“Med instead of Meds,” the catchy-named program intended to use the Mediterranean diet as a way of reducing the need for medication, got a tryout at Surry County Extension on Monday, May 21.
“It’s a new direction we’re taking to help people live better, healthier lives,” said Carmen Long, area agent, family and consumer sciences. “Research showed that the low-fat eating recommended for a long time was not very successful. We looked at other options that people would enjoy and decided to focus on the Mediterranean diet.”
The Mediterranean diet is not a diet in the sense that it is a prescribed eating plan designed to produce certain results, weight loss, lower blood sugar, and the like. It is the way people who live near the Mediterranean Sea have traditionally eaten, and has been shown to reduce blood sugar, blood pressure and weight.
The plan’s focus on eating healthy fats rather than trying to eliminate fats makes for flavorful food that tastes really good, according to Long. Agreement on that subject varied among guests who attended the Extension lunch.
“For special occasions, I could see it. I would try it for a luncheon or a club-type atmosphere,” said Dana Workman, “but every night, I don’t think we would do that. I’m from the Midwest, my husband as well. Our children are grown and gone, and we eat meat almost every night. We’re probably going to keep it that way, but I wanted to see what it was like.”
Allie Pratt said, “My family is European. My grandmother is Croatian, and we try to eat that way, but it’s not always successful. We try to find foods on the Mediterranean diet, and then cook them and make them taste good. The food was full of nutrients and tasted good. A little bit filled me up. I noticed I had lots of energy for the rest of the day. There was no three o’clock crash. It’s low-calorie but it’s filling.”
Pratt added that she wouldn’t call it a diet as you’re not limited. It’s whole, nutritious food. “And the 30 minutes a day of recommended physical activity is pretty do-able.”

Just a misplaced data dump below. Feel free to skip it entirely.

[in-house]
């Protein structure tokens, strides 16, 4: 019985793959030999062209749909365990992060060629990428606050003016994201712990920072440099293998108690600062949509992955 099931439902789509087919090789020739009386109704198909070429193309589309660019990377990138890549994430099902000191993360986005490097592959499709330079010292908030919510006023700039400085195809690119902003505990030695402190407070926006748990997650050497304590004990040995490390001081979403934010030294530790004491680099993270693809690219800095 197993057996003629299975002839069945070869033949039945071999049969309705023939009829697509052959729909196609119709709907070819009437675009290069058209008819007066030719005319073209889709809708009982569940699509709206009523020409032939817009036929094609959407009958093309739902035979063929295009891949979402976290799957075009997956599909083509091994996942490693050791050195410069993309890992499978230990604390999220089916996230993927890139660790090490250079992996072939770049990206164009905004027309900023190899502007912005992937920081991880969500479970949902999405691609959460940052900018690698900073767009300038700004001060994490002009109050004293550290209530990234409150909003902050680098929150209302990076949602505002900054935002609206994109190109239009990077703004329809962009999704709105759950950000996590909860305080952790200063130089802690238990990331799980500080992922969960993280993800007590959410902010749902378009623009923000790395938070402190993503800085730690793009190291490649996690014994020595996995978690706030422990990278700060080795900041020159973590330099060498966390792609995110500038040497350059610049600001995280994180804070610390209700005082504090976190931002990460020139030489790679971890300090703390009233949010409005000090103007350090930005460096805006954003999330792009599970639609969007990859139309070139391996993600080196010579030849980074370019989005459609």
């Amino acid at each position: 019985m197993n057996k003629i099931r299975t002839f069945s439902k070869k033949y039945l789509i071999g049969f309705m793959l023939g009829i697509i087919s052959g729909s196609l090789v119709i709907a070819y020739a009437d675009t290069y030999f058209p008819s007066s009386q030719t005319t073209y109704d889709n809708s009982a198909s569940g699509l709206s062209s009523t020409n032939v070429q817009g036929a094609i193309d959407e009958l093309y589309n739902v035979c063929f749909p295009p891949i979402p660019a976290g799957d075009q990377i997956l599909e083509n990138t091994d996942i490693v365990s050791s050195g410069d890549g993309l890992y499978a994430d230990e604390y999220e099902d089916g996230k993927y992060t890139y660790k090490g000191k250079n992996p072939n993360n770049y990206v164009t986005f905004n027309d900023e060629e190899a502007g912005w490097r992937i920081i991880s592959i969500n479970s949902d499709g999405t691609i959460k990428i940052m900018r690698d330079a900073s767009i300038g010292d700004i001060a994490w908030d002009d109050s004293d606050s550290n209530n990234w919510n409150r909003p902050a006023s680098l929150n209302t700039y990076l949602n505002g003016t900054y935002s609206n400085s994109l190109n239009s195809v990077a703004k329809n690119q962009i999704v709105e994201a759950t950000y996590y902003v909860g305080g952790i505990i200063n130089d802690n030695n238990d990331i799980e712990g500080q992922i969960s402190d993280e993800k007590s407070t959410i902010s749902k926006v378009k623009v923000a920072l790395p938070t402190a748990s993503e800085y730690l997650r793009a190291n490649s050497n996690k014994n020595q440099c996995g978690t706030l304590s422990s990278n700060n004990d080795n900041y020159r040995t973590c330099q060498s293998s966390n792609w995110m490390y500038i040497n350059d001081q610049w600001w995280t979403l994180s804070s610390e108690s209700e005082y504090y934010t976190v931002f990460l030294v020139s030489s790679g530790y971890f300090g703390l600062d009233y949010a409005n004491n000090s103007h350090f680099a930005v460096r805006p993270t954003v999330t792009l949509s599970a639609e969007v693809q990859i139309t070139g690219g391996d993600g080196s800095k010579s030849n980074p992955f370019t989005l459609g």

Long recommended the website MedInsteadOfMeds.com as a good starting point for anyone interested in learning about the Mediterranean diet and the science behind it. The recipes she prepared for the Med Instead Of Meds lunch came from the site, and some of them are included below.
The Mediterranean diet’s focus on healthy fats relies heavily on olive oil, preferably extra-virgin. Chicken and fish are favored meats. Lots of fruits and vegetables are important. Greek yogurt is good.
Red wine can be a part of the Mediterranean diet if one is so inclined, said Long. Up to five ounces a day for women and men over 65, and up to 10 ounces for younger men are okay.
“People thing eating Mediterranean is about big piles of pasta,” said Long, “but it’s not that. Whole-grain pasta makes you feel more full and it picks up more sauce. The pasta dishes incorporate lots of vegetables.”
Long said she has a curriculum to further explain the Mediterranean diet in a series of multiple classes. But decisions haven’t been made yet as to scheduling. The Med Instead Of Meds website is designed to be self-guided, but she said it’s nice to learn in a group setting and get the reactions of other people.